Wednesday, July 13, 2011

‘Govt can’t create courts or tribunals’

New Delhi: The government cannot constitute courts or tribunals as it will dent judicial independence and jeopardize protection of citizen’s rights, the Supreme Court has ruled.
The power to create courts, tribunals and even quasi-judicial bodies vests exclusively with the legislature and the executive has no role in it, said a bench of Justices R V Raveendran and A K Patnaik.
“Creation, continuance or existence of a judicial authority in a democracy must not depend on the discretion of the executive but should be governed and regulated by appropriate law enacted by a legislature,” said Justice Raveendran, writing the judgment for the bench.
“If the power to constitute and create judicial tribunals by executive orders is recognized, there is every likelihood of tribunals being created without appropriate provisions in regard to their constitution, functions, powers , appeals, revisions, and enforceability of their orders, leading to chaos and confusion,” the bench said.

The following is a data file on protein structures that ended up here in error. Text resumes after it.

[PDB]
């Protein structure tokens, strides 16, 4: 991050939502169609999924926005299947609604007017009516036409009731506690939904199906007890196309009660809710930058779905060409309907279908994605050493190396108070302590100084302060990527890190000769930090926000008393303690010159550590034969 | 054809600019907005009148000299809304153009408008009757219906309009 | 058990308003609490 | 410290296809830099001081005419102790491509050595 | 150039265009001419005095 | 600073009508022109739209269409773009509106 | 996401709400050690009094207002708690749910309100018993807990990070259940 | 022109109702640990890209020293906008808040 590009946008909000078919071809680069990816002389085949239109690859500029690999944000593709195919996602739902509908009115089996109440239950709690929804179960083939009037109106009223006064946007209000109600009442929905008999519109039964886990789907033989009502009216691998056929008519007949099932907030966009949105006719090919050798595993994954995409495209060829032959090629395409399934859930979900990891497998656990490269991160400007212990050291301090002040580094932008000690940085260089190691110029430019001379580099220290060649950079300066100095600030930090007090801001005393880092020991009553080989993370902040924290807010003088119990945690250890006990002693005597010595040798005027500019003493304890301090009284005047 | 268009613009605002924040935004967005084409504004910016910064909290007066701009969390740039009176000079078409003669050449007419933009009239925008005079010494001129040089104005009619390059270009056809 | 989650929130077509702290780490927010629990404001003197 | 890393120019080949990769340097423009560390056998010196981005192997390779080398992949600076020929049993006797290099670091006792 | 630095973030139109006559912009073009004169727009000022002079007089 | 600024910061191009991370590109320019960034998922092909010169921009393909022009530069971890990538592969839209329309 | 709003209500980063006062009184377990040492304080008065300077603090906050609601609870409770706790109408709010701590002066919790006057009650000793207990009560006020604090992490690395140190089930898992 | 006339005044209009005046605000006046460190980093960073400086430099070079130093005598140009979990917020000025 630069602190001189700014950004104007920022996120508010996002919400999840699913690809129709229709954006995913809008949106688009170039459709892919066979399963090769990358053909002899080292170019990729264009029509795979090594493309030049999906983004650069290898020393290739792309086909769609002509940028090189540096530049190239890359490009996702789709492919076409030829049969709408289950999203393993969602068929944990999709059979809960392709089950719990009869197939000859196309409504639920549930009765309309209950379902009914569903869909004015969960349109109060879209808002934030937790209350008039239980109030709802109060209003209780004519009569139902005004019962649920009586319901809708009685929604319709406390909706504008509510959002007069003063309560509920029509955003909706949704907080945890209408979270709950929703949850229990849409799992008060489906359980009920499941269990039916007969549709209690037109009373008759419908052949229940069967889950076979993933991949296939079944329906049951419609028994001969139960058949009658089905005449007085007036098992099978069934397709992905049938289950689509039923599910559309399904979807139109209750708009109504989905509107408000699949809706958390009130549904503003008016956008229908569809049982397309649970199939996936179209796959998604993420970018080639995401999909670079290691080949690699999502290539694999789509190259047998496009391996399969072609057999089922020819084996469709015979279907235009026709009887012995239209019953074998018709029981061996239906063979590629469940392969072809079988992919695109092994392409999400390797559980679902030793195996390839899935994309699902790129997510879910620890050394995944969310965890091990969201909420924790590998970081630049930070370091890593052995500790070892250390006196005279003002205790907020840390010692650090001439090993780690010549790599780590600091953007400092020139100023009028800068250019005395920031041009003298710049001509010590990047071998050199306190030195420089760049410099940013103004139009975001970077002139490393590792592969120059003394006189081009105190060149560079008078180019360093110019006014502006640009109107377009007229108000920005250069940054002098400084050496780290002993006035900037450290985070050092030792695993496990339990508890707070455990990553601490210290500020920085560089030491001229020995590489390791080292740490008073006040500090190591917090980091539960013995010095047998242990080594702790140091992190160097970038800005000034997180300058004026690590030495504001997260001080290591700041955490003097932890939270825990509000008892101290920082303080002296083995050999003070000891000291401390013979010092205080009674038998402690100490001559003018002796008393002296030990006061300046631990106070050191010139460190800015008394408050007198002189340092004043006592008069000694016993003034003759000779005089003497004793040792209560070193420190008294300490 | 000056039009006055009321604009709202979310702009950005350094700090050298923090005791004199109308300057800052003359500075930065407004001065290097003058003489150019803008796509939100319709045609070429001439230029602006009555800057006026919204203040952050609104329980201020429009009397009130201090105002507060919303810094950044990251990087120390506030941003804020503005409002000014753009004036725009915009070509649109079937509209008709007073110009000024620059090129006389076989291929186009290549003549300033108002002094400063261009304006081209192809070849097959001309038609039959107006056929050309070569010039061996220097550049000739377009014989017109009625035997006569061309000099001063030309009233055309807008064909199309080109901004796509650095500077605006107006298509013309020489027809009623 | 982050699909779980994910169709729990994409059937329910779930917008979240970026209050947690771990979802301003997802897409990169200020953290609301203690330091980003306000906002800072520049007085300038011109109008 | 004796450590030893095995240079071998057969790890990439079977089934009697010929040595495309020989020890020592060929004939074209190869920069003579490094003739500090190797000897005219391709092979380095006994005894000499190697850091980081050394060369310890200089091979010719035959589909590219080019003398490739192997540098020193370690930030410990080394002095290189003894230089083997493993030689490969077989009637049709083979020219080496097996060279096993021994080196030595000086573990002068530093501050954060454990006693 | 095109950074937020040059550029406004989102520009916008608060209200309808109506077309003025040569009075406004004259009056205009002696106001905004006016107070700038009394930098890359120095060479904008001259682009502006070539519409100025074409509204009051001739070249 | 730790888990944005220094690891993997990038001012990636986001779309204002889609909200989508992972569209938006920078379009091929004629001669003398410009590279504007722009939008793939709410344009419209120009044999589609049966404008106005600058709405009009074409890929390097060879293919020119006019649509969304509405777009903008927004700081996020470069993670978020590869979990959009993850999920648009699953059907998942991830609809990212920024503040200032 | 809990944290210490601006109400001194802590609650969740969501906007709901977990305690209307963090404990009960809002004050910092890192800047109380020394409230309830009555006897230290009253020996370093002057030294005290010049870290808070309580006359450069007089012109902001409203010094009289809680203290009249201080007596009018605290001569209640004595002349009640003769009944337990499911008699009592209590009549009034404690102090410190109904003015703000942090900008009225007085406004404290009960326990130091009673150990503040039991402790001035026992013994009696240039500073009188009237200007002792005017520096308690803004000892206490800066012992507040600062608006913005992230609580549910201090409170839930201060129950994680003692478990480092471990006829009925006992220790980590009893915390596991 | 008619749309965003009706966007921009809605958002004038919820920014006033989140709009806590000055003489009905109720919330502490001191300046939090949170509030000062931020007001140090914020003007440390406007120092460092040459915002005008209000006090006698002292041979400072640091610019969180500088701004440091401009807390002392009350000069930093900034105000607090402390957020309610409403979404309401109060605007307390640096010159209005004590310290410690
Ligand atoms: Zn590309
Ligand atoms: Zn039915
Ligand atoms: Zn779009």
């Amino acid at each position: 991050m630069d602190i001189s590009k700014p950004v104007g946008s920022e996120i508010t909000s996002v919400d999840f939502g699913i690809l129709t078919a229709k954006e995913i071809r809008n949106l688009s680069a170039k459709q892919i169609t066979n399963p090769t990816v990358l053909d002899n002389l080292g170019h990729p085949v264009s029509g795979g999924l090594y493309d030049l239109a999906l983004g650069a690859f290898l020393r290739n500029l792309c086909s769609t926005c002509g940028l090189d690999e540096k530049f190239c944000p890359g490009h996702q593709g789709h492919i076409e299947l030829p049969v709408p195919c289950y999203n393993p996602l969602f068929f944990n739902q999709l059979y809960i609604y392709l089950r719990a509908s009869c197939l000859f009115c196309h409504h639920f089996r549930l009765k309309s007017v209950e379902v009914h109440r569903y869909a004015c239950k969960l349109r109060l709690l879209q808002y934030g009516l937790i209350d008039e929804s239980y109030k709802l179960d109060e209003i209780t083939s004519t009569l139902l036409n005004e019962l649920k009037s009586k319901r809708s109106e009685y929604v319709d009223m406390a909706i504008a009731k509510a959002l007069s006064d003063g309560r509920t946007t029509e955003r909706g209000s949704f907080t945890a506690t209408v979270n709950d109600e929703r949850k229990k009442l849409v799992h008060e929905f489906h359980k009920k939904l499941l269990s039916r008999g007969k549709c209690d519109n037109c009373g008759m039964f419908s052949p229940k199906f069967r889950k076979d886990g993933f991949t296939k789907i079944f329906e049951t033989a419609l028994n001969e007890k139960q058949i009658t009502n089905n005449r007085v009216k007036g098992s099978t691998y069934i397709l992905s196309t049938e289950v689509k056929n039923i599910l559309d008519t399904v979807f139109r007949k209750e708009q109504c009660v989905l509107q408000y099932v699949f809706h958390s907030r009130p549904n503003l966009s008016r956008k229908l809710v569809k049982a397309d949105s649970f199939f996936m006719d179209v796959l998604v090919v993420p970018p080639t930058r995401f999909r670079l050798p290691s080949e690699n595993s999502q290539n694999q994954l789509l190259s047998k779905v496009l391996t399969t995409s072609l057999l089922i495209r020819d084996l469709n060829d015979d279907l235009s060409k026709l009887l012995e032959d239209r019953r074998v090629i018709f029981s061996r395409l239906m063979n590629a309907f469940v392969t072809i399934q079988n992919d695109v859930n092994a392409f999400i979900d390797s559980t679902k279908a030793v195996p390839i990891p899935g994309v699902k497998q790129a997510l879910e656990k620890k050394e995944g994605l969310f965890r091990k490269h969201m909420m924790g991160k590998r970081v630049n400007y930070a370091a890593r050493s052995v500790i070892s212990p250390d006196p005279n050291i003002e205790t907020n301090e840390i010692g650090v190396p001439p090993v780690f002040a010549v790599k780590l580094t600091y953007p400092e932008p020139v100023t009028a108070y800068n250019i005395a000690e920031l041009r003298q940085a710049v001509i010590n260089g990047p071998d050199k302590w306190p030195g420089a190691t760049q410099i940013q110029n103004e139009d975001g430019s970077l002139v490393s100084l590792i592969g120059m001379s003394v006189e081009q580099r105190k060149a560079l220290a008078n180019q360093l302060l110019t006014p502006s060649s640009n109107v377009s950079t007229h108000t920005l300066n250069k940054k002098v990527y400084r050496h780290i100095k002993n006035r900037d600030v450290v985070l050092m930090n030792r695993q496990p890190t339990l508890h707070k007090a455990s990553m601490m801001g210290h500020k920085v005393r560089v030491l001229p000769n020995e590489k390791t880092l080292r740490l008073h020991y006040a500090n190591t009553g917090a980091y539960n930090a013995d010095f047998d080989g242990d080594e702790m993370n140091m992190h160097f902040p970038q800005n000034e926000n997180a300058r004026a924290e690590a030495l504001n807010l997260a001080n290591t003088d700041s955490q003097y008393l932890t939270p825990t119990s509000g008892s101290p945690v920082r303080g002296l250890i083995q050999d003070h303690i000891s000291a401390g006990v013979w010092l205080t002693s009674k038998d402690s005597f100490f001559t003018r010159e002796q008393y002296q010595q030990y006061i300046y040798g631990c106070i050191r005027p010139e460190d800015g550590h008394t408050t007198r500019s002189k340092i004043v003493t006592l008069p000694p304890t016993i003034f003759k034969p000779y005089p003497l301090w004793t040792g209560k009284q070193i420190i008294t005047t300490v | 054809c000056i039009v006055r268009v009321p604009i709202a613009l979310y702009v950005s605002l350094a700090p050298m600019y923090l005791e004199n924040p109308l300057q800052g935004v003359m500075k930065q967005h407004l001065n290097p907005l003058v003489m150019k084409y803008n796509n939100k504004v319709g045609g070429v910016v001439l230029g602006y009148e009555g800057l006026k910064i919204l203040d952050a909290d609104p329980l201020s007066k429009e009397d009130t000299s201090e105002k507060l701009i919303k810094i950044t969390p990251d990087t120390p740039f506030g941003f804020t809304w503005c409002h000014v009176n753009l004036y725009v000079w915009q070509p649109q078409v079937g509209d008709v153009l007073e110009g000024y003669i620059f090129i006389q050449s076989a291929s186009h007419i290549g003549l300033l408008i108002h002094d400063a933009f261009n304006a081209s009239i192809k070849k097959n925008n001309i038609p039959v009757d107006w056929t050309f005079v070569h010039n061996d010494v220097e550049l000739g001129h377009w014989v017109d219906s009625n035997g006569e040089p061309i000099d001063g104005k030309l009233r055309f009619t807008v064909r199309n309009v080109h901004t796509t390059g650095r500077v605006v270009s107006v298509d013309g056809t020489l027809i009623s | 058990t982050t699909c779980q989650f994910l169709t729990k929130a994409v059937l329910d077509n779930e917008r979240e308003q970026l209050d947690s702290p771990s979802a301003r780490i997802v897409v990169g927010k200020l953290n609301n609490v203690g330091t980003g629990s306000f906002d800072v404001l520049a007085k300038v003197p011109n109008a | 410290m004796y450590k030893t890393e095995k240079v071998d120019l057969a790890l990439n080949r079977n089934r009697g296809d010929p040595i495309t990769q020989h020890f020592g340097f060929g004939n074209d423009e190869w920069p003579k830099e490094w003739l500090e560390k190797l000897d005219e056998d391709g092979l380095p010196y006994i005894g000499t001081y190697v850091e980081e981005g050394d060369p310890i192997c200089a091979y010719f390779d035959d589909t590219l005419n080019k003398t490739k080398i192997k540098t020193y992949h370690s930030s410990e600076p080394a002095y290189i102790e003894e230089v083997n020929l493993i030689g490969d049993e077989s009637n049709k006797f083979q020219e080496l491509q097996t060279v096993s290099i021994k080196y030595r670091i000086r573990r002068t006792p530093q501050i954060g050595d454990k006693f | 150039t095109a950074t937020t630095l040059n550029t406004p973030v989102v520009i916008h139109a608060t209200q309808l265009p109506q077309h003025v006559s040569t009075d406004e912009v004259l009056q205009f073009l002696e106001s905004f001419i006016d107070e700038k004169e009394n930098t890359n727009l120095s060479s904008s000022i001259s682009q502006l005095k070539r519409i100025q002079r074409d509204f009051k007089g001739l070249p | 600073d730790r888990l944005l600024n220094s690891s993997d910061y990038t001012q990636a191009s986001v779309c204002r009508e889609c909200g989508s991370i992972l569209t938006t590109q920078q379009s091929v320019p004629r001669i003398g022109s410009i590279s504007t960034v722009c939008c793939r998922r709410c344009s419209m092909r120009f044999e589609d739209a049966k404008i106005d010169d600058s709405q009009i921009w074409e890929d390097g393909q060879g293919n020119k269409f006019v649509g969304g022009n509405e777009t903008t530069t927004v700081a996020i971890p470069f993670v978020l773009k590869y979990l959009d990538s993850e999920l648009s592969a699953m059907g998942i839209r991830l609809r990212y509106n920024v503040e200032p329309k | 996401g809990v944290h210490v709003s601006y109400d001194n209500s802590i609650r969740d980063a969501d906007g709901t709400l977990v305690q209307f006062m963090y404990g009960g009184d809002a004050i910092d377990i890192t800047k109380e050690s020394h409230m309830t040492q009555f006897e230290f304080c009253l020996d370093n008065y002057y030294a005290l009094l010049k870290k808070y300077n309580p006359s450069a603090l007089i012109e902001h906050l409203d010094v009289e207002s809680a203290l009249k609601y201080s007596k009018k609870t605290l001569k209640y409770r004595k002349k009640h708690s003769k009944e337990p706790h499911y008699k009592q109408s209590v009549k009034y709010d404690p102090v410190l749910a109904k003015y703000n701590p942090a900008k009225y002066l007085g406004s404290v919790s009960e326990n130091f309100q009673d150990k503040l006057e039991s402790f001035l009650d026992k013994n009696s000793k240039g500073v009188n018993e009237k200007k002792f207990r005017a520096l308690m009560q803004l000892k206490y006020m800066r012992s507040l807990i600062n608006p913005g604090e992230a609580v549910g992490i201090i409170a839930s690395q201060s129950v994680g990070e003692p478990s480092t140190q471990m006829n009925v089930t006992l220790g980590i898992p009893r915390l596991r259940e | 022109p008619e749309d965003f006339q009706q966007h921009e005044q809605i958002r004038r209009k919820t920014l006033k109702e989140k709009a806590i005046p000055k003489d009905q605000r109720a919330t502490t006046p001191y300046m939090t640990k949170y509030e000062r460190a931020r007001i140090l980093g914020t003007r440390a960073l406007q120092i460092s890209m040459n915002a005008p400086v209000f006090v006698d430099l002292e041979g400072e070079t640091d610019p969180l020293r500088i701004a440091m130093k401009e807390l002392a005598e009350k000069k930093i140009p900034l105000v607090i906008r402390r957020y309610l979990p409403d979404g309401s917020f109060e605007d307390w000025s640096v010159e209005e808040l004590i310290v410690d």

“There is also very real danger of citizen’s rights being adversely affected by ad hoc authorities exercising judicial functions, who are not independent or competent to adjudicate disputes and render binding decisions. Therefore, the executive power of the state cannot be extended to creating judicial tribunals or authorities exercising judicial powers and rendering judicial decisions,” the court said.
The bench also said that even a HC could not direct a state government to create or constitute quasi-judicial tribunals, which could be done only through legislative process.

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